Ian B. S. Holbourn
In 1899, Holbourn was part of an expedition to Iceland. On the way north the ship passed Foula, which so intrigued him that the following year he returned. Once there, he determined to buy it and, despite family disapproval, in the end he had his way. He married Marion Archer-Shepherd in c.1902(?). Holbourn continued to lecture in England, variously at Oxford, Cambridge, and London, but Foula became the Holbourns' summer retreat. When there he sat on the Zetland County Council, in the hope his advocacy might improve the quality of life of the Foula folk.
In 1913, Holbourn went on a lecture tour of the USA which proved a great success and he returned in the autumn of 1914, taking with him the manuscript of his 'Fundamental Theory of Beauty', a labour of twenty long years, which he was close to completing. He booked his return passage on the Lusitania, even though both he and his wife had premonitions that it would be torpedoed. Although he survived the sinking, the experience was deeply traumatic, compounded by his fear of losing the manuscript of his opus. After spending a long time in water, he was eventually picked up by a fishing smack, and finally made his way to Queenstown. Aboard the Lusitania, Holbourn had befriended a young girl, Avis Dolphin, who he took care of immediately after the loss of the Lusitania and who became a life-long friend. It was for Avis that he wrote The Child of the Moat and Children of Fancy, a book of poems.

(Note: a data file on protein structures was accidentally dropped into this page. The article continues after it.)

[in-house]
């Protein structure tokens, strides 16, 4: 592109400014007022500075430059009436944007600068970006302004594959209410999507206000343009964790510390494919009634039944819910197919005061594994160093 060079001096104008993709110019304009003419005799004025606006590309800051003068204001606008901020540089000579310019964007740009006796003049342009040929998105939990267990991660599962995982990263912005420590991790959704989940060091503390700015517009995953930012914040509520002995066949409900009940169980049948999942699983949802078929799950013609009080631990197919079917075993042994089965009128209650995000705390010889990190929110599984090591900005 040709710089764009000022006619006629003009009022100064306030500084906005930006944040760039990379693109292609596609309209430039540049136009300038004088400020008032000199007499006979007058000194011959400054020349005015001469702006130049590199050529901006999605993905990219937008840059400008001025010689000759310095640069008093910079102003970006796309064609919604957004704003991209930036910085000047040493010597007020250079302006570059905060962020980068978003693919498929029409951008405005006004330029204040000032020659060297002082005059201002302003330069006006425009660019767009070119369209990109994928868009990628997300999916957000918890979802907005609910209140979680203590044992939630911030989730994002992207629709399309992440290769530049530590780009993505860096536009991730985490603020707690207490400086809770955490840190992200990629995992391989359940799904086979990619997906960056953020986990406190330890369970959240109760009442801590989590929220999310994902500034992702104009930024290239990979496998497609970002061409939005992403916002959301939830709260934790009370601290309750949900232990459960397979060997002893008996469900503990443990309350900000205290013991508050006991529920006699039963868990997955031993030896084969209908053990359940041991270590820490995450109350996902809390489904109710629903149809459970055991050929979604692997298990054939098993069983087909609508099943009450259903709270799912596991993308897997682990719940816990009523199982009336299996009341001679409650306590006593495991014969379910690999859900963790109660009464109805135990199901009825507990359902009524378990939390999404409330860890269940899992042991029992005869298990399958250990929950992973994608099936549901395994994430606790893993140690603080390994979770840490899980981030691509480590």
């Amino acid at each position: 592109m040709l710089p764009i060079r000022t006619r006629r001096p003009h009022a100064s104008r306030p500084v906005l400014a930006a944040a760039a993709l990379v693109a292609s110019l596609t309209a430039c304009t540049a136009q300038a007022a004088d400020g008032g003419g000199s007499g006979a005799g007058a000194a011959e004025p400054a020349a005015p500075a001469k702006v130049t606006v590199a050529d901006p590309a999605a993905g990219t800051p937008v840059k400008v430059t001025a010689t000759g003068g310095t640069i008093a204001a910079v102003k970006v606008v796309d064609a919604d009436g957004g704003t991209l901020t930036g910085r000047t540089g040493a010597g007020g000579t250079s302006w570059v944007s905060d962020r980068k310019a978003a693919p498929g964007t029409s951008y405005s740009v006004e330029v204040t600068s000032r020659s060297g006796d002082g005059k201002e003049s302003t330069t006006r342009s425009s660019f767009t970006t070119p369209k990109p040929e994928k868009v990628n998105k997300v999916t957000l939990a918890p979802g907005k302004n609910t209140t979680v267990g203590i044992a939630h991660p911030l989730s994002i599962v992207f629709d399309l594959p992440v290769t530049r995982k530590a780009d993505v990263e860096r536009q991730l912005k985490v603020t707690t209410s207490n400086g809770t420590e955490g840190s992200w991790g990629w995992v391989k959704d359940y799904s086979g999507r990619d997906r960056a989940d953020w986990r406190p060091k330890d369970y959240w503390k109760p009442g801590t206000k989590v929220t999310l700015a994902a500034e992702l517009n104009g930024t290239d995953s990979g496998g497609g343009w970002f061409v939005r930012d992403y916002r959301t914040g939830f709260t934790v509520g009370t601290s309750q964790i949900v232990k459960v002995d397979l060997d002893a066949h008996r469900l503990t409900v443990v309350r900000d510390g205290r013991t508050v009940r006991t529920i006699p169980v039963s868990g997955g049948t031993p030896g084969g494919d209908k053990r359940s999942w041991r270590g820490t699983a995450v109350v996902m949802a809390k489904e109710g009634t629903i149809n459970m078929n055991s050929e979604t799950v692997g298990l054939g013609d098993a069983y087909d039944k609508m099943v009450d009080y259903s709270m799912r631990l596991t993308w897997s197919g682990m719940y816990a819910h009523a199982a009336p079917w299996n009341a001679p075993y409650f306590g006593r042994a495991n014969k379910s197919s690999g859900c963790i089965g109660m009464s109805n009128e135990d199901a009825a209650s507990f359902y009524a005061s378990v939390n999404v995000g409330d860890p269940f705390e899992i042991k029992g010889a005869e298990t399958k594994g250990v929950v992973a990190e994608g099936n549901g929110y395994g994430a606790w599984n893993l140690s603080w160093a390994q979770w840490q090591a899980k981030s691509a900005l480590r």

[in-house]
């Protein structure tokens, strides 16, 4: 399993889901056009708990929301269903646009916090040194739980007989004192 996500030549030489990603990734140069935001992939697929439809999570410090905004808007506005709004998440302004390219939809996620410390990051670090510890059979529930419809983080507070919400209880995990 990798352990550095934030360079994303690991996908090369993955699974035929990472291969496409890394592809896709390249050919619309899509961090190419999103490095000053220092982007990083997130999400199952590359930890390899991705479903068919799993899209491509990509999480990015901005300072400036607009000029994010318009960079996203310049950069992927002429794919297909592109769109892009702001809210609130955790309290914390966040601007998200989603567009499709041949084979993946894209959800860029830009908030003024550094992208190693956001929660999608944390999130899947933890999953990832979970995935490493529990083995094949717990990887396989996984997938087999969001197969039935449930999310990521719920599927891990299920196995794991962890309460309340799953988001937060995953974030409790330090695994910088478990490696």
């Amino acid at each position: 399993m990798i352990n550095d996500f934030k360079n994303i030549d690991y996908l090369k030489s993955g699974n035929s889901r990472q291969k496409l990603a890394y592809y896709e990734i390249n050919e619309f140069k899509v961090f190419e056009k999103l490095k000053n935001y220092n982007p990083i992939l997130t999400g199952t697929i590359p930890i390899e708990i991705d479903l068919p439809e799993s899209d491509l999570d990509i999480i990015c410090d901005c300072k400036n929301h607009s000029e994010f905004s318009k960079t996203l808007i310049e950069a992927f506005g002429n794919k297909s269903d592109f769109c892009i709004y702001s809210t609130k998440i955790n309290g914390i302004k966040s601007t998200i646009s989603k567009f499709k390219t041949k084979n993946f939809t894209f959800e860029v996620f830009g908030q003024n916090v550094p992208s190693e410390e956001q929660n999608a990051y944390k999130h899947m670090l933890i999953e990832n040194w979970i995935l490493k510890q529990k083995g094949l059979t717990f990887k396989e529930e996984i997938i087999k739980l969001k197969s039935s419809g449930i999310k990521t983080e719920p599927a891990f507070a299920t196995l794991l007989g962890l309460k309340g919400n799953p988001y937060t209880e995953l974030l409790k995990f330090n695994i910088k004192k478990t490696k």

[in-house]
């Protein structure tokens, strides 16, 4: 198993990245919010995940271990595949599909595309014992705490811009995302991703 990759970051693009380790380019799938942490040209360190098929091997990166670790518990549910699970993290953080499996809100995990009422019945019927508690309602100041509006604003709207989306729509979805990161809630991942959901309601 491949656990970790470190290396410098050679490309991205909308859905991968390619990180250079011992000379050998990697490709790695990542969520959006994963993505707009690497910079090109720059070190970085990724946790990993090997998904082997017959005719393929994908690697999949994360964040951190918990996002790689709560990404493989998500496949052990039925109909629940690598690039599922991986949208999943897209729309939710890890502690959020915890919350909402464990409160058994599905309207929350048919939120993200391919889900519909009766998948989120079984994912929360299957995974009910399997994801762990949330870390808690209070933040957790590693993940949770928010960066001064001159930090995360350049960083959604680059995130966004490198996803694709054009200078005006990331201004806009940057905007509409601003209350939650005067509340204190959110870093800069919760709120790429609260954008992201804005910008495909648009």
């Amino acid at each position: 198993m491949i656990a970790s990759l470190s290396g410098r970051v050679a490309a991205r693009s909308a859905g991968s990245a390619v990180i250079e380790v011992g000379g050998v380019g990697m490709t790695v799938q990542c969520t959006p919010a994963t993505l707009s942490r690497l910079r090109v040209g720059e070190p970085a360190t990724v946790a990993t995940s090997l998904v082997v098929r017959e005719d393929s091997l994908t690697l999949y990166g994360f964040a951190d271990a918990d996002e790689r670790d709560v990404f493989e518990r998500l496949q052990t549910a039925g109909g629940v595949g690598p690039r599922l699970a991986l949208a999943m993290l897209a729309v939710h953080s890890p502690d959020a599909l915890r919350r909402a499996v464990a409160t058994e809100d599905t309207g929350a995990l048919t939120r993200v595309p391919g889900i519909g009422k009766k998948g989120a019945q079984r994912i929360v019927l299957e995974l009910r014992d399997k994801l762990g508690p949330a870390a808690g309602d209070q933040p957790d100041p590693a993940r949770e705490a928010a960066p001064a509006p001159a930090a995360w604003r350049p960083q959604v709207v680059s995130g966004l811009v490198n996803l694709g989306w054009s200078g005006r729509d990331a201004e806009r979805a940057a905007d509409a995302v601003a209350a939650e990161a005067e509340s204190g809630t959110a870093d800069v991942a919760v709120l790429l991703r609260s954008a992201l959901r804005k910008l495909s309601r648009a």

In 1918 Holbourn was offered a chair in the University of California in Art and Architecture, and later moved to Minnesota. He was a very popular lecturer and tutor. In the years following he travelled widely in Europe and the USA, as well as Japan.
- Jacopo Robusti called Tintoretto, London, 1903
- An introduction to the Architectures of European Religions, Edinburgh, 1909
- Children of Fancy, New York & Edinburgh, 1915
- The Need for Art in Life: a lecture delivered at the University of Manchester, London, 1915
- The Child of the Moat: a story for girls, 1557 A.D., New York, 1916
- The Isle of Foula: a series of articles on Britain's loneliest inhabited isle, Johnson and Greig, 1938 (reprinted Birlinn Books, 2001)
- These He Cannot Take: Addresses by the late Ian B. Stoughton Holbourn (edited by Marion C.S. Holbourn), Leith, 1949
- Wind and Wave: poems, Shetland Times, 1967
Shetland Museum has a photo of Ham, Foula with Ian Holbourn's yacht lying at anchor @ http://photos.shetland-museum.org.uk/index.php?a=wordsearch&s=item&key=WczoxMjoiaWFuIGhvbGJvdXJuIjs=&pg=1